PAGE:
There's a lot to like about That Sordid Little Story, a "bluegrass musical" which concerns a southern boy convinced a band is singing the story of his life.
The boy himself, Billy a fluid, relatable Patrick Coakley is easy to cheer on. Another plus: the quirky onstage band who's music creates a sonic through-line as the story unfolds. Story's costumes, a clever blend of old south and Chicago hipster, also contribute, as does writer/director Andrew Hobgood's inspired use of a versatile space.
Its the pace that disappoints. A strung-together series of scenarios purportedly mixing modern American storytelling with Greek theatrical traditions, Billy's road adventures are each punishingly protracted, the tempo immediately thrown by the first piece in which Billy meets Abigail (Caitlin Chuckta) and Caleb (Wes Needham) an incestuous pair of siblings. Given the amount of time exhausted introducing the two, one assumes Caleb and Abigail will have ongoing relevance. However, as Billy trundles from bar to bar, always narrowly missing the band, it becomes apparent that each vignette is meant to stand alone. Given this objective, Hobgood would have been well-served to cut each scenario by half, shorten the interwoven songs, and present the show sans intermission.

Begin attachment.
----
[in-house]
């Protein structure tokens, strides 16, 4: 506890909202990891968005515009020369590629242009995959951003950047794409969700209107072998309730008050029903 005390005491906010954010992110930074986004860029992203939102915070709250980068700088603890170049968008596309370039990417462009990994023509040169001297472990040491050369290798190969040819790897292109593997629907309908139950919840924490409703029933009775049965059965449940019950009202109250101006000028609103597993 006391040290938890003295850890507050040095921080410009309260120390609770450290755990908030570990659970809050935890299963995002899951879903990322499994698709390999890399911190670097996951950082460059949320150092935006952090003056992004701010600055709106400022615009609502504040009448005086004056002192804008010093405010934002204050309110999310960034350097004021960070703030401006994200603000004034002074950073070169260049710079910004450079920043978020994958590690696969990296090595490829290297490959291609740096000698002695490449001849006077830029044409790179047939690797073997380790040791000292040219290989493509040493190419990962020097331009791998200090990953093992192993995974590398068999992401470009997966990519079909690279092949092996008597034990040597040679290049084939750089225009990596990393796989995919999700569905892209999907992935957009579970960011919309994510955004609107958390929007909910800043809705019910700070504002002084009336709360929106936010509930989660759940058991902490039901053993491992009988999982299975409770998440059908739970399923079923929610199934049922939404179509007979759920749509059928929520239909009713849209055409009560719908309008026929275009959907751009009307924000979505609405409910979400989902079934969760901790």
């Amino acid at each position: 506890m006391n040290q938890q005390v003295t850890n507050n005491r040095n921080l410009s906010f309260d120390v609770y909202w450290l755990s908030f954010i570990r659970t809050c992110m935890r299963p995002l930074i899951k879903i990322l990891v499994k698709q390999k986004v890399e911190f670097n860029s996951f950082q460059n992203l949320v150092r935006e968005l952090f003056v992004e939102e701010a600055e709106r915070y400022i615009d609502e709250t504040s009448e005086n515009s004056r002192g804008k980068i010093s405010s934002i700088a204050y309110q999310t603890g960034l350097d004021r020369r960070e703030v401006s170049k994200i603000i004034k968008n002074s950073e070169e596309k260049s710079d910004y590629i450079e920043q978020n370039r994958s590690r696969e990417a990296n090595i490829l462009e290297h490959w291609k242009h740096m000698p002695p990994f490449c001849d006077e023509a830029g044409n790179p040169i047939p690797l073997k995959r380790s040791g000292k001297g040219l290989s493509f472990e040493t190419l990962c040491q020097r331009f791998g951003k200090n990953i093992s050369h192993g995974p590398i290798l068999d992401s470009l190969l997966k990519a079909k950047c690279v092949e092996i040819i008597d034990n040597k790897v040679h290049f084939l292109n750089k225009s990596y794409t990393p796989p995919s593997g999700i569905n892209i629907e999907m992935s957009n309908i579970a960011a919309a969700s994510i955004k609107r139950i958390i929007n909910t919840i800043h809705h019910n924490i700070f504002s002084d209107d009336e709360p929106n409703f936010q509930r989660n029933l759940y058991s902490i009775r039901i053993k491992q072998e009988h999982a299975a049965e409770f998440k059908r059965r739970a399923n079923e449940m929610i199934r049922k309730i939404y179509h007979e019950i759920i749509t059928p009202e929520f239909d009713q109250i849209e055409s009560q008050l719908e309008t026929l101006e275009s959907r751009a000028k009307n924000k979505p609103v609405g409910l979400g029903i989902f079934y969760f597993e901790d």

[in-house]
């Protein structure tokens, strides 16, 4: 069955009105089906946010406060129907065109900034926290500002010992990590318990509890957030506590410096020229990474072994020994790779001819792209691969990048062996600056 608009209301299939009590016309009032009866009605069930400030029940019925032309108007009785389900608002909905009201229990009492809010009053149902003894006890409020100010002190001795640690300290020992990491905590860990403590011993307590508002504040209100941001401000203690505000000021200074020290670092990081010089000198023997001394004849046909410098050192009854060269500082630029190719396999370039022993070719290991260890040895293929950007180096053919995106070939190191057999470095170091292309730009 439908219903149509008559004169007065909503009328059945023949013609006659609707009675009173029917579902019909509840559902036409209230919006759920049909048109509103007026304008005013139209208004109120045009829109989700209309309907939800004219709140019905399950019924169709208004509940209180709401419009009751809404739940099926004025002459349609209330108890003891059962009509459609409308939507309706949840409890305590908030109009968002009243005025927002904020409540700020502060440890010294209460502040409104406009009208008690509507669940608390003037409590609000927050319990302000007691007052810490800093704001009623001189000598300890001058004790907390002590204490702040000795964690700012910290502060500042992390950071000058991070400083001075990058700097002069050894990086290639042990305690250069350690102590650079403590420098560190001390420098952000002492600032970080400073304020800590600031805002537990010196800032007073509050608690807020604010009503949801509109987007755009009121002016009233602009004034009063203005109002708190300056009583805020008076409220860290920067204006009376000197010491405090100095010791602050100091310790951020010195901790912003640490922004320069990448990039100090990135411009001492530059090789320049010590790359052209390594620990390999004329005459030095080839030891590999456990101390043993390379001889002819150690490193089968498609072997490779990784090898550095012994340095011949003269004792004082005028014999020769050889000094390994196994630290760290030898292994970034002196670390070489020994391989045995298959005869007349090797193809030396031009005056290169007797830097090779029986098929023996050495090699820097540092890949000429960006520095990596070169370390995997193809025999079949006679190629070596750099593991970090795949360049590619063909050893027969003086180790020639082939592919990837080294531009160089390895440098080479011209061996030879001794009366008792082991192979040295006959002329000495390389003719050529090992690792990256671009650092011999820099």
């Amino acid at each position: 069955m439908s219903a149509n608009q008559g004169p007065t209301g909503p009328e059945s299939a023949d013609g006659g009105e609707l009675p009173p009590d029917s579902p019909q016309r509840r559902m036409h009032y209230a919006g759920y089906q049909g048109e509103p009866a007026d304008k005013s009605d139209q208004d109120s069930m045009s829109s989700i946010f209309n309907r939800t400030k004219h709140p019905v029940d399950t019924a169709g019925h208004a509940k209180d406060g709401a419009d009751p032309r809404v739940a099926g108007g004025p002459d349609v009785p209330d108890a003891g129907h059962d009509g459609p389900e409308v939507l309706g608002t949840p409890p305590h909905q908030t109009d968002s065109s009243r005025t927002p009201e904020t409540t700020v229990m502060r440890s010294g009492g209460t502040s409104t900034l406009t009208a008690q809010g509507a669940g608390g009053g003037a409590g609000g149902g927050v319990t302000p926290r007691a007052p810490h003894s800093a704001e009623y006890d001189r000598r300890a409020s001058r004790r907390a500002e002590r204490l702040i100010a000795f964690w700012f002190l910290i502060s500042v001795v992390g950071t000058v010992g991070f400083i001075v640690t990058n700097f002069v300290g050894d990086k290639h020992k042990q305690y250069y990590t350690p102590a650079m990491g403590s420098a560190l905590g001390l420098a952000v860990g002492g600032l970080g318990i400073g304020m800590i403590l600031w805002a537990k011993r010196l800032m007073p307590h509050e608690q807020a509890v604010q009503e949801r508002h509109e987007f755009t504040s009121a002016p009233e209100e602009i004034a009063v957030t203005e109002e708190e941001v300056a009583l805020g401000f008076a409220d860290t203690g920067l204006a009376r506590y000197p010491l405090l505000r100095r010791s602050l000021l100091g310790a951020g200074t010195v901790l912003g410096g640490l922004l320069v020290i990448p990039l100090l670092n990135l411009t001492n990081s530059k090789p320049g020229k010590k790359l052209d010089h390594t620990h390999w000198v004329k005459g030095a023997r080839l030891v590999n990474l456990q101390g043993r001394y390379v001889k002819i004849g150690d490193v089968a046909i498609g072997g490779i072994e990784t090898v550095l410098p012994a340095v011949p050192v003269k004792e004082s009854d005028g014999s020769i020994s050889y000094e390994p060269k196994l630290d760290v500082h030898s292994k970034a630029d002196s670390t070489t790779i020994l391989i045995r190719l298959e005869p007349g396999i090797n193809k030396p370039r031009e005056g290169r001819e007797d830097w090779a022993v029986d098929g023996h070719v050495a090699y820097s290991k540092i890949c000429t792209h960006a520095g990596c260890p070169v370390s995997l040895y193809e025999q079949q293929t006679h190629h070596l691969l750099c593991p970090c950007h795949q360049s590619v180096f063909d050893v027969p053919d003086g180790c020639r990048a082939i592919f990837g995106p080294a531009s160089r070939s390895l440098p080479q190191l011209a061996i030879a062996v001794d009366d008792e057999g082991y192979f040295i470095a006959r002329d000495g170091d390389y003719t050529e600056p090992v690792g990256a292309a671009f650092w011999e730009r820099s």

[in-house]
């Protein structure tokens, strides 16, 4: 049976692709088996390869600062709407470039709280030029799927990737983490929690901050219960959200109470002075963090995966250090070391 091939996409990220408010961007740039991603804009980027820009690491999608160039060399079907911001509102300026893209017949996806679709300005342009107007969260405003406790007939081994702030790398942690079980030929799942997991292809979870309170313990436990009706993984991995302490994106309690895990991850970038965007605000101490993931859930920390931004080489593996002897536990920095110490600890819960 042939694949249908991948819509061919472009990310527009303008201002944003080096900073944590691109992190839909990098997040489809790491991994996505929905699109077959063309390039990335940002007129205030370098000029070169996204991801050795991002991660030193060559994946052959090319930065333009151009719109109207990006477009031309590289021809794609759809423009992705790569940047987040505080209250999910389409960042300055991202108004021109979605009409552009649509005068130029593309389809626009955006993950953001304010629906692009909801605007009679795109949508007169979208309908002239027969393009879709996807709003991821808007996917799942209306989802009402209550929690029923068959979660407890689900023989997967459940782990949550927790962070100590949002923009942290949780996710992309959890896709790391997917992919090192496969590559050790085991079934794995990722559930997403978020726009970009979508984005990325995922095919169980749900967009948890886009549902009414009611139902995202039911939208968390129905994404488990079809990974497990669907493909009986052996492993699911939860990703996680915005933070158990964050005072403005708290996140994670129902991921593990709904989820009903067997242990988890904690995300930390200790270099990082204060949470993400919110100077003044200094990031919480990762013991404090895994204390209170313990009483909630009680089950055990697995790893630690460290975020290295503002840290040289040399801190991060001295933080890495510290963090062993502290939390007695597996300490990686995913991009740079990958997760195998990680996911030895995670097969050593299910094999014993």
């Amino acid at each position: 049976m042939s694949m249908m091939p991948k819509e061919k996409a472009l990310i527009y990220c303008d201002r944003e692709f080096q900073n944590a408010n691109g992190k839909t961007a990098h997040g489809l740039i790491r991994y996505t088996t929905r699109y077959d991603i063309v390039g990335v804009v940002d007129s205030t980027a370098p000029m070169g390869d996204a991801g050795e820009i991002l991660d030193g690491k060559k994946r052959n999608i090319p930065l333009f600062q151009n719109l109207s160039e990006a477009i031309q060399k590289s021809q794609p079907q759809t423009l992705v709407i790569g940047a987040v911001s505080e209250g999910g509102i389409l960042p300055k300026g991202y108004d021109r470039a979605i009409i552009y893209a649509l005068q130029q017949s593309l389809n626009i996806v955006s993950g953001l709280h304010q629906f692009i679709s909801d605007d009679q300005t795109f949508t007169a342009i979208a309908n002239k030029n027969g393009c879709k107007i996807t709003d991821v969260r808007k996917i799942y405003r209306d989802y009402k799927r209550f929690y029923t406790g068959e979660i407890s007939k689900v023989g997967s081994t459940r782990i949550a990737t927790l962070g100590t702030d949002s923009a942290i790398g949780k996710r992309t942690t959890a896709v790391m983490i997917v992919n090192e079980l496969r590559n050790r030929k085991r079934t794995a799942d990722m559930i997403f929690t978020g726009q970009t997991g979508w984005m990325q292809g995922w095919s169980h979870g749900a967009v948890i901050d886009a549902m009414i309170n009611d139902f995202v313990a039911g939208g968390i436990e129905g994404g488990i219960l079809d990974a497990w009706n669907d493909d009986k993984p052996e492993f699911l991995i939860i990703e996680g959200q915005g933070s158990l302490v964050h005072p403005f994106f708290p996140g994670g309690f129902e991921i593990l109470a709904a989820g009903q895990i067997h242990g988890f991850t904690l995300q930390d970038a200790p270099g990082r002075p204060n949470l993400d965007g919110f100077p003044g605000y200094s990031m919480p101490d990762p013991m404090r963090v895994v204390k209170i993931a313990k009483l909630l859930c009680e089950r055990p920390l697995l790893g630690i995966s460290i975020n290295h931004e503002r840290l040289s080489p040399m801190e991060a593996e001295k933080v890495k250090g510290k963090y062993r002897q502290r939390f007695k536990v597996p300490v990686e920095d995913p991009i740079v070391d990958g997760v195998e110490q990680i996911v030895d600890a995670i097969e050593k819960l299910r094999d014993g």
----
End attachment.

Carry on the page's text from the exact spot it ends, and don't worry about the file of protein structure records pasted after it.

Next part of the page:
Still, The New Colony, a young Chicago company aiming to actively cultivate a younger theater-going audience, attains at least that goal. Those in attendance seem hip and in the know, more likely spotted at a club or concert. So, while the show's unique concept isn't enough to carry it, the event certainly attracts a crowd.